OUR SLIP AND FALL LAWYERS IN SALEM CAN HELP YOU
Slip and fall accidents are one of the many common causes of emergency room accidents in Salem, OR. A fall may not initially seem that serious. Indeed, many people are able to get up and walk following such accidents. But this often masks the fact that one or more serious injuries have occurred, such as soft tissue damage, a concussion, or even a broken bone or fracture. In some cases, these injuries can lead to serious complications.
Falling accidents happen for a number of reasons. One of them is the negligence of a property owner. If you have fallen down while shopping in a store or are otherwise on someone else’s land, the owner may have failed to identify and correct a known safety hazard that led to your accident. If you have sustained injuries as a result, you have a legal right to seek compensation for your losses. Lance D. Youd is a Salem slip and fall attorney with three decades of experience in helping people like you hold irresponsible property owners accountable in court.
Proving a Property Owner Was Negligent in Salem, Oregon
Slip and fall accidents fall under the heading of “premises liability” claims in Oregon. A premises liability claim is a personal injury that is rooted in the negligent acts or omissions of a property (“premises”) owner. Not all injuries that occur on someone else’s property are legally the owner’s responsibility, however, so it is important to understand when and where premises liability actually applies.
The first step in establishing any personal injury claim is showing that the defendant owed some legal “duty of care” to the plaintiff. In the context of a premises liability, this duty of care depends on the status of the person who was injured on the property. Oregon broadly recognizes three different categories of persons:
- A business invitee. Most slip and fall accidents tend to fall under this category. A business invite is basically anyone who enters the property in question for the purposes of providing some financial benefit for the owner. So if you go to the supermarket to buy groceries, you are a business invitee of the store owner. Likewise, if you have a paid ticket to attend a concert, you are a business invitee of the venue owner. Oregon law imposes the highest duty of care with respect to business invitees–the owner must have an “affirmative duty” to such patrons to ensure that the property is in reasonably safe condition.
- A licensee is similar to a business invitee in that they have permission to enter the owner’s property. But a licensee differs in that their presence is not for the financial benefit of the owner. If you are attending a party at a private home, for example, you are a licensee of the homeowner. Owners owe licensees a duty to fix any “concealed dangers” on their property or to warn licensees of the danger.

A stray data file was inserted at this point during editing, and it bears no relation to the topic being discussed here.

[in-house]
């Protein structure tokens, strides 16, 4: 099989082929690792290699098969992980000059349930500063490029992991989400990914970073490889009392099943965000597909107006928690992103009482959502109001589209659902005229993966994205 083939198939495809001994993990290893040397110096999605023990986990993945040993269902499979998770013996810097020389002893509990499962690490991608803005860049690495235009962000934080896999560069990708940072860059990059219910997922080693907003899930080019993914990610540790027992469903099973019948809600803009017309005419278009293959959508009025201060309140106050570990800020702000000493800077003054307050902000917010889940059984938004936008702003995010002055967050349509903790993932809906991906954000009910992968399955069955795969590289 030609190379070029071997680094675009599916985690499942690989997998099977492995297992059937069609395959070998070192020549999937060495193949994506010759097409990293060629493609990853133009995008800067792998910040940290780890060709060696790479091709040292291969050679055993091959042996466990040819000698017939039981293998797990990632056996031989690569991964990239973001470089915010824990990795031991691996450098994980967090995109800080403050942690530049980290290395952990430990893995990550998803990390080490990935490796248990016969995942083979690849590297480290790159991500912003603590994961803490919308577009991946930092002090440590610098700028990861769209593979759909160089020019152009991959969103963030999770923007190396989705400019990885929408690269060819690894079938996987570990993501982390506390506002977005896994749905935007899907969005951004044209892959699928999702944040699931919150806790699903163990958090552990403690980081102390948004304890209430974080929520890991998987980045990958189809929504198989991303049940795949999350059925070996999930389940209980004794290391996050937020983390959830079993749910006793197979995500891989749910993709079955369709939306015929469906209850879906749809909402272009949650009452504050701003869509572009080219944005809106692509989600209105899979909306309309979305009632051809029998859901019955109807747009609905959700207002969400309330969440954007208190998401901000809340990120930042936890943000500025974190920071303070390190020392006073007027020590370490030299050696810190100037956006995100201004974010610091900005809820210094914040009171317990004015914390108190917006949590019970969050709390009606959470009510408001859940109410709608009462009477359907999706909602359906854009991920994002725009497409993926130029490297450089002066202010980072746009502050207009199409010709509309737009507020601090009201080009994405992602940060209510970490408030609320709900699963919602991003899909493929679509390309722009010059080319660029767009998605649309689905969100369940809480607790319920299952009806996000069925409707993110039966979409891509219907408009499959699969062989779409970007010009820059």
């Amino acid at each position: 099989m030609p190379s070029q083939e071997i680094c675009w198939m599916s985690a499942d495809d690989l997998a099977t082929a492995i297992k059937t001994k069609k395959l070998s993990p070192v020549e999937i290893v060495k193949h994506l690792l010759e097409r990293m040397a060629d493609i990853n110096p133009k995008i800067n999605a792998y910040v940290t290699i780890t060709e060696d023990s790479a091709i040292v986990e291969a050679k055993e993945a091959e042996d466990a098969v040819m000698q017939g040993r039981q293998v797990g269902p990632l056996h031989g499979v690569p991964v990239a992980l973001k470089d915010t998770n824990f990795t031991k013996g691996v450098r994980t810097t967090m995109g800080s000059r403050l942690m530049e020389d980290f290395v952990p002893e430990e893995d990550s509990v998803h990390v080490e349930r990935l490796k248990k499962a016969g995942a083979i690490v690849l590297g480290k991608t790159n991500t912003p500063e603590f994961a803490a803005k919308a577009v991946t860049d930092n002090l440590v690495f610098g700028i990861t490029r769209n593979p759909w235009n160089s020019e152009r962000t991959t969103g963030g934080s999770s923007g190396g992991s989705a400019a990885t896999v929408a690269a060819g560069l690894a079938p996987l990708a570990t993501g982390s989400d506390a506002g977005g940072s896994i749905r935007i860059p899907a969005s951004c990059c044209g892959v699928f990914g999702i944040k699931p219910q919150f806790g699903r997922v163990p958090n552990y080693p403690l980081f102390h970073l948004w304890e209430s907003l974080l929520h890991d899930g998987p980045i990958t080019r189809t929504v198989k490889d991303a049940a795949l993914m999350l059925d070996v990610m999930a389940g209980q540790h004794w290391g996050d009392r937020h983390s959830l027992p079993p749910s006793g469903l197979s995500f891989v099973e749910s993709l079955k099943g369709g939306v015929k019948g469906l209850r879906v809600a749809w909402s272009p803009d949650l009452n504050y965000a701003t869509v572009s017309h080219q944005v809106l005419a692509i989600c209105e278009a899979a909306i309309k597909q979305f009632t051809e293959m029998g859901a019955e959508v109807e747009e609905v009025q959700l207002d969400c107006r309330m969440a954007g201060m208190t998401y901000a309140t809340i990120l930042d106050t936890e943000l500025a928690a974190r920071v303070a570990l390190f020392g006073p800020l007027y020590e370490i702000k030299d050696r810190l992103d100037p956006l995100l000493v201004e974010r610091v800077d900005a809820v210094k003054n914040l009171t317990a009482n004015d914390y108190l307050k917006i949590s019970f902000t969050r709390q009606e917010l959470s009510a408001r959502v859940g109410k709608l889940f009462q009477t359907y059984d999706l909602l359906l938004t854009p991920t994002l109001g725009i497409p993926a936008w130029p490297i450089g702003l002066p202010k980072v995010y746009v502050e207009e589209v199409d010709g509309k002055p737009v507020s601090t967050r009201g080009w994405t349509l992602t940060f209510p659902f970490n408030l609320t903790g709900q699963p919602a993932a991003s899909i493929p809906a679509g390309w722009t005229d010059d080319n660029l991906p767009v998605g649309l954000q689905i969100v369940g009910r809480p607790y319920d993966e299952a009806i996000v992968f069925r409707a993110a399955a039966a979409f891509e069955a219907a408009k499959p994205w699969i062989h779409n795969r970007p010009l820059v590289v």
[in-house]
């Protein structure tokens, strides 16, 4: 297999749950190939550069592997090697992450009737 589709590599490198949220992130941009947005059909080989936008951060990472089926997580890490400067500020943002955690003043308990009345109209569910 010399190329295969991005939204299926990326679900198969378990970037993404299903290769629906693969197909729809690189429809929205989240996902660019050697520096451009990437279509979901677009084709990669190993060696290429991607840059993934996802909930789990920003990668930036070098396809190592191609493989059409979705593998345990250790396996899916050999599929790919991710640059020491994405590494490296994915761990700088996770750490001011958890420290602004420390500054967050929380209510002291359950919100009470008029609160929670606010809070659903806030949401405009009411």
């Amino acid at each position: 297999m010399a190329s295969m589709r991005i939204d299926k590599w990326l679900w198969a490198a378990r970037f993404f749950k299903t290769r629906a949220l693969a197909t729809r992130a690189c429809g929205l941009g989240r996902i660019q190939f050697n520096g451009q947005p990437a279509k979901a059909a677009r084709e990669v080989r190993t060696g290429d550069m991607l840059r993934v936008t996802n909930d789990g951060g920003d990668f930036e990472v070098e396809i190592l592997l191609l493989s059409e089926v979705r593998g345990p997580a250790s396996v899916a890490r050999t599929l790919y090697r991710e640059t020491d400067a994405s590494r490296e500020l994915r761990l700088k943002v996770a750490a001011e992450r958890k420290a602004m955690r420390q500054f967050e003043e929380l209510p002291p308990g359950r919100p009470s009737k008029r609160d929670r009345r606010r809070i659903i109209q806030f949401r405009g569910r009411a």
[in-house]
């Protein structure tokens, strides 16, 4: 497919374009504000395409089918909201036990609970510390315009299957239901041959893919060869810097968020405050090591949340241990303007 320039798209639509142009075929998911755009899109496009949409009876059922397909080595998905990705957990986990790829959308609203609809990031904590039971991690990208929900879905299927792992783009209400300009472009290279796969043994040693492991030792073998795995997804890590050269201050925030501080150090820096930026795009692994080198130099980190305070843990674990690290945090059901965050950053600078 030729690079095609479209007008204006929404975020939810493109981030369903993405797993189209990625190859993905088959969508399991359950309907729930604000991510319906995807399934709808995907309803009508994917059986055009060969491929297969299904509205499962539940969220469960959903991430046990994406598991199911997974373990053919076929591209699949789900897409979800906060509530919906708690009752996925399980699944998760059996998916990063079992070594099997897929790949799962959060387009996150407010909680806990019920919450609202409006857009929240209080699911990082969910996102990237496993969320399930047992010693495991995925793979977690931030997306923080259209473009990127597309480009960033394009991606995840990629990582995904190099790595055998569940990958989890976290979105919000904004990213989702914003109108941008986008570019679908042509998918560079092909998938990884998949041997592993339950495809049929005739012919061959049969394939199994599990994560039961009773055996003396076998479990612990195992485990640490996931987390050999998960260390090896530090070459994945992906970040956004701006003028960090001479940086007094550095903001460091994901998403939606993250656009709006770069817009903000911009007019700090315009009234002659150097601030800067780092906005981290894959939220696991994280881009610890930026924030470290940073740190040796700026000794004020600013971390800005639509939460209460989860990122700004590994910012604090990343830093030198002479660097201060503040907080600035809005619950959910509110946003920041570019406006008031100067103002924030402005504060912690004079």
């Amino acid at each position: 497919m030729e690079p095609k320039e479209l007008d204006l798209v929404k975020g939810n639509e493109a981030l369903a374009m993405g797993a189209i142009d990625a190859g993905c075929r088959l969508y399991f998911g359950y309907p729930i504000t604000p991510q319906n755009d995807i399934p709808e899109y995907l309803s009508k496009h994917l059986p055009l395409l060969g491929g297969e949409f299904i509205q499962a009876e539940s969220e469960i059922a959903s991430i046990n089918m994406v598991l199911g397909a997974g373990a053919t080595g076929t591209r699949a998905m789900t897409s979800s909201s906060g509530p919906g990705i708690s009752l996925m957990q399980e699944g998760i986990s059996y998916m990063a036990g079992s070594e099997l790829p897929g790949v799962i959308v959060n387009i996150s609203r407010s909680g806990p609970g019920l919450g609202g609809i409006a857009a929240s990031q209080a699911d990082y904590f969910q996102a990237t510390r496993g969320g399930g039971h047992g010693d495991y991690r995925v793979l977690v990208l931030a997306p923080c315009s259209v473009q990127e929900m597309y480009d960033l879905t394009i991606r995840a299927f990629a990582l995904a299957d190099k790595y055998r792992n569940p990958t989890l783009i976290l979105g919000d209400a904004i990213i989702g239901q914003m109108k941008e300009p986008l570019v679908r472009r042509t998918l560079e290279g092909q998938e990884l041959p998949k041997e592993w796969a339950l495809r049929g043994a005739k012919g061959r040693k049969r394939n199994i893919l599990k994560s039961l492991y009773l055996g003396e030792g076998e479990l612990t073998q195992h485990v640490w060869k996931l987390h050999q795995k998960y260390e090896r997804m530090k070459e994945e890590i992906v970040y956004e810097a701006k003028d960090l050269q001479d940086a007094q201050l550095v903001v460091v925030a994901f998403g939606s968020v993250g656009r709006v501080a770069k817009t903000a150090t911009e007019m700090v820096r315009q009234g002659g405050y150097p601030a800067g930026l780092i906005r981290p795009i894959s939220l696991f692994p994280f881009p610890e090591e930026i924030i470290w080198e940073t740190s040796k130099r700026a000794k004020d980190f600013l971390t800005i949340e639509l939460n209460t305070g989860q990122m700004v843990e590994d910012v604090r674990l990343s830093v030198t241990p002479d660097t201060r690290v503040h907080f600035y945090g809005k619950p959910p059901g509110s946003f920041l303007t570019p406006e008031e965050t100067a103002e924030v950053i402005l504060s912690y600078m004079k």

- A trespasser is someone who is on the property without the owner’s permission. Generally speaking, an owner has no duty of care to warn or protect a trespasser from any hazards on the property. But an owner could still be held responsible if they willfully injure a trespasser.
Establishing a duty of care, however, is just the first step in holding a property owner liable for a slip and fall accident in Oregon. There are two additional steps the accident victim must complete. First, they must show the owner was actually negligent. Negligence means the owner’s conduct need not be deliberate but it must show a disregard for the applicable duty of care. In a slip and fall accident, this can be as simple as showing there was a puddle of water left on the floor of a store that the owner either failed to notice within a reasonable period of time or should have noticed had they regularly inspected the floors.
The second and final step is showing that the victim actually sustained injuries as a result of a slip and fall. In any personal injury case, a plaintiff must prove their damages, which can include all of the following:
- past medical bills arising from the accident;
- estimated future medical bills and rehabilitation expenses;
- lost income if the accident caused the victim to miss time from work due to their injuries;
- diminished future earning capacity if the injuries permanently impaired the victim’s ability to resume their previous work or career;
- compensation for pain and suffering; and
- any other out-of-pocket expenses arising from the slip and fall accident.
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